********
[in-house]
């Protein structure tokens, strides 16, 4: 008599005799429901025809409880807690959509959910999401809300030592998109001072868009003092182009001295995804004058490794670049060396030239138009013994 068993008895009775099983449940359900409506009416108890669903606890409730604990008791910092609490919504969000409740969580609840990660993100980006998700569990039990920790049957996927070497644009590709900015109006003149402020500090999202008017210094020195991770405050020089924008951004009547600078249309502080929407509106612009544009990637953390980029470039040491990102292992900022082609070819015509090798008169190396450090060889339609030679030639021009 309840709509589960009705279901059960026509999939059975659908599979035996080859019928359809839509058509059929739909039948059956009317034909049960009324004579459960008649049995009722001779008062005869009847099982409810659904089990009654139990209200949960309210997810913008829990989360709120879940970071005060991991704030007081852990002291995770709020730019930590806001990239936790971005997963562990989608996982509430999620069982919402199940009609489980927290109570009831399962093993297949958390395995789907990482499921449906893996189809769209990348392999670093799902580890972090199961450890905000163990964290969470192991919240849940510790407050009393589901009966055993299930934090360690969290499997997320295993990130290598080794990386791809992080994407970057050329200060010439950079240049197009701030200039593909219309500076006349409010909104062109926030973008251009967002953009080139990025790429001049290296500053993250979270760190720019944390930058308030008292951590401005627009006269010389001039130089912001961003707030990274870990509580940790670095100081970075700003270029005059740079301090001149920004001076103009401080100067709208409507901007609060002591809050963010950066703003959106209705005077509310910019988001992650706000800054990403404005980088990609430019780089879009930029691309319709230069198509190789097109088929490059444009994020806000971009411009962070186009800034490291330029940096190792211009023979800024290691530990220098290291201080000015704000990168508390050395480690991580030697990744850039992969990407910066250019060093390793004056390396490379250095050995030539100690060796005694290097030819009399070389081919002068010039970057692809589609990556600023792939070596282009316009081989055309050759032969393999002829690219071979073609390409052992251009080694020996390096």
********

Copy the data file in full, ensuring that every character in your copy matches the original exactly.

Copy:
[in-house]
């Protein structure tokens, strides 16, 4: 008599005799429901025809409880807690959509959910999401809300030592998109001072868009003092182009001295995804004058490794670049060396030239138009013994 068993008895009775099983449940359900409506009416108890669903606890409730604990008791910092609490919504969000409740969580609840990660993100980006998700569990039990920790049957996927070497644009590709900015109006003149402020500090999202008017210094020195991770405050020089924008951004009547600078249309502080929407509106612009544009990637953390980029470039040491990102292992900022082609070819015509090798008169190396450090060889339609030679030639021009 309840709509589960009705279901059960026509999939059975659908599979035996080859019928359809839509058509059929739909039948059956009317034909049960009324004579459960008649049995009722001779008062005869009847099982409810659904089990009654139990209200949960309210997810913008829990989360709120879940970071005060991991704030007081852990002291995770709020730019930590806001990239936790971005997963562990989608996982509430999620069982919402199940009609489980927290109570009831399962093993297949958390395995789907990482499921449906893996189809769209990348392999670093799902580890972090199961450890905000163990964290969470192991919240849940510790407050009393589901009966055993299930934090360690969290499997997320295993990130290598080794990386791809992080994407970057050329200060010439950079240049197009701030200039593909219309500076006349409010909104062109926030973008251009967002953009080139990025790429001049290296500053993250979270760190720019944390930058308030008292951590401005627009006269010389001039130089912001961003707030990274870990509580940790670095100081970075700003270029005059740079301090001149920004001076103009401080100067709208409507901007609060002591809050963010950066703003959106209705005077509310910019988001992650706000800054990403404005980088990609430019780089879009930029691309319709230069198509190789097109088929490059444009994020806000971009411009962070186009800034490291330029940096190792211009023979800024290691530990220098290291201080000015704000990168508390050395480690991580030697990744850039992969990407910066250019060093390793004056390396490379250095050995030539100690060796005694290097030819009399070389081919002068010039970057692809589609990556600023792939070596282009316009081989055309050759032969393999002829690219071979073609390409052992251009080694020996390096």